After the Franklin County Dog Shelter and Adoption Center started testing pit bulls in 2013 for behavior instead of automatically labeling them as vicious, several shelter statistics rose.
The number of dogs failing the behavior test doubled. The number of dogs euthanized because of that failure rose by a third.
And 36 percent of dogs euthanized for failing the test were pit bulls — 232 of 644 dogs.
Reports that Dr. Vincent Morton, the shelter’s veterinarian, provoked aggression from dogs during the test, leading to an increase in the number of dogs failing, have prompted an investigation ordered by the Franklin County commissioners.
But some say that behavior testing of pit bulls, which came when a 2012 Ohio law removed the automatic label of “vicious” from pit bulls and made them eligible for adoption, also could explain why so many more dogs are failing the behavior test.
The test entails observing how a dog reacts to human contact, such as petting, an attempt to take away its food and other stimuli to see if it is suitable for adoption.
“Now that you’re testing (pit bulls), obviously there’s going to be an increase, because you weren’t testing them prior to that,” said Lisa Zimmerman, a pit-bull advocate who testified for the 2012 law.
Veterinarians and dog advocates agreed that pit bulls are not more prone to aggression toward humans. However, they are more likely than other breeds to be brought up in a violent situation, they said.
The increase in dogs failing that test is at least partly linked to the fact that a relatively large share of the dogs taken in by the shelter are pit bulls, said Susan Smith, the shelter’s spokeswoman. She did not provide numbers.
“Unfortunately, the breed is very popular with a segment of the population that doesn’t value them simply as pets,” Smith said. “A lot of the pit bulls that we see come into the facility are not prime candidates for adoption.”
The shelter does not keep data on how many pit bulls have been tested for behavior, Smith said.
Morton’s techniques during behavior tests have been questioned in incident reports filed by shelter employees.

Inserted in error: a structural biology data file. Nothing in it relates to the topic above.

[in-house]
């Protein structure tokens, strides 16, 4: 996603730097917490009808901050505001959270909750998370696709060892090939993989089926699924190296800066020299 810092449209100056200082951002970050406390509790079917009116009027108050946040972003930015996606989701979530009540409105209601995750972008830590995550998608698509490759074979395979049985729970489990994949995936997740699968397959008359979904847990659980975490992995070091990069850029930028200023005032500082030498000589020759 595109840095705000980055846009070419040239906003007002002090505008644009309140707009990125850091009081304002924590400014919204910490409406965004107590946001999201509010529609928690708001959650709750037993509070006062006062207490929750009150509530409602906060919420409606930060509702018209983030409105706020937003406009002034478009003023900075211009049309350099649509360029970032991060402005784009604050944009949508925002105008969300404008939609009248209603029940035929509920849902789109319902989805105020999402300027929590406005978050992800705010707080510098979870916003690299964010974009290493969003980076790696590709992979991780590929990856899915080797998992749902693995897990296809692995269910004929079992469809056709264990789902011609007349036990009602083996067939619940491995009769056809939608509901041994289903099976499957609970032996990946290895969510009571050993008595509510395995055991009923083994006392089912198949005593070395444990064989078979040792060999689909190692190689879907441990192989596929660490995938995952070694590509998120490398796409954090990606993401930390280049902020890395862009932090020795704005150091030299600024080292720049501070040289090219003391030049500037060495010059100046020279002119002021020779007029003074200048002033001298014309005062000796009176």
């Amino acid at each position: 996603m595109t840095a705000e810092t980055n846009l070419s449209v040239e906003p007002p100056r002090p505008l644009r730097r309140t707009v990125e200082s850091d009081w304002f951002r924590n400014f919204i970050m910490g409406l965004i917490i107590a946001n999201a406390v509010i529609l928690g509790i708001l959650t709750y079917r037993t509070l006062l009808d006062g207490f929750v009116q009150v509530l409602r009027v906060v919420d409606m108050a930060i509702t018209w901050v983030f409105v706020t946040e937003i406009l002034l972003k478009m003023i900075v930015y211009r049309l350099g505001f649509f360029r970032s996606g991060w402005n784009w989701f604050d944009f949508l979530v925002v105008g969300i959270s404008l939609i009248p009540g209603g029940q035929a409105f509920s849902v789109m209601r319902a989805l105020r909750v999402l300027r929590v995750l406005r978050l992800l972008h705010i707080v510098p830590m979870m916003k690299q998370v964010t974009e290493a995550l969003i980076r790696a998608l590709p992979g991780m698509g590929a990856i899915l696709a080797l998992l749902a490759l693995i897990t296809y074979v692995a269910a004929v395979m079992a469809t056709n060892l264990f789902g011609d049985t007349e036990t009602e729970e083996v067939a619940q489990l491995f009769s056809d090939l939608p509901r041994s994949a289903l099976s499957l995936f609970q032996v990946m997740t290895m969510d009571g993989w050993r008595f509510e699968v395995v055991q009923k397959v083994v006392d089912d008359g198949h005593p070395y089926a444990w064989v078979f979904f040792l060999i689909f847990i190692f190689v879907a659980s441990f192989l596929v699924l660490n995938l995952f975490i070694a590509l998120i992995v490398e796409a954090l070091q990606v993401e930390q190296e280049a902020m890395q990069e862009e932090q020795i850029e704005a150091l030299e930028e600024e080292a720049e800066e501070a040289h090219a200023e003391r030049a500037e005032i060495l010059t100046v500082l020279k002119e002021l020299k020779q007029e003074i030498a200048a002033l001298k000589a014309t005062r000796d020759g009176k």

One report says, “I’ve seen Dr. Morton approach frightened small dogs, leaning over them and staring at them, then marking the dog for euthanasia when the dog growls at him out of fear.”
Such actions as staring at or leaning over a dog can provoke aggression, but they also can be appropriate during a behavior test, said Dr. Meghan Herron, a behavioral specialist in the Department of Veterinary Clinical Sciences at Ohio State University.
“We do things in a behavior exam that are much more provocative than in a medical exam,” Herron said. “Within reason … we’re trying to act like an average person would with a dog.”
The goal of a behavior test is to simulate how a human adopter without veterinary training might act with a dog. That way, testers can see whether a dog should be put up for adoption, both Herron and Smith said.
Overall, 16 percent fewer dogs were euthanized in 2013 than in 2012, the year that Morton started at the clinic, and the number of dogs that failed the behavior test and then were sent to rescue groups or transferred to another shelter increased by 14 percent.
“They’re very interested in giving the dog every opportunity to succeed, and they’re not looking to fail the dog,” Smith said. “The folks that do the behavior test are hoping, obviously, for a good outcome.”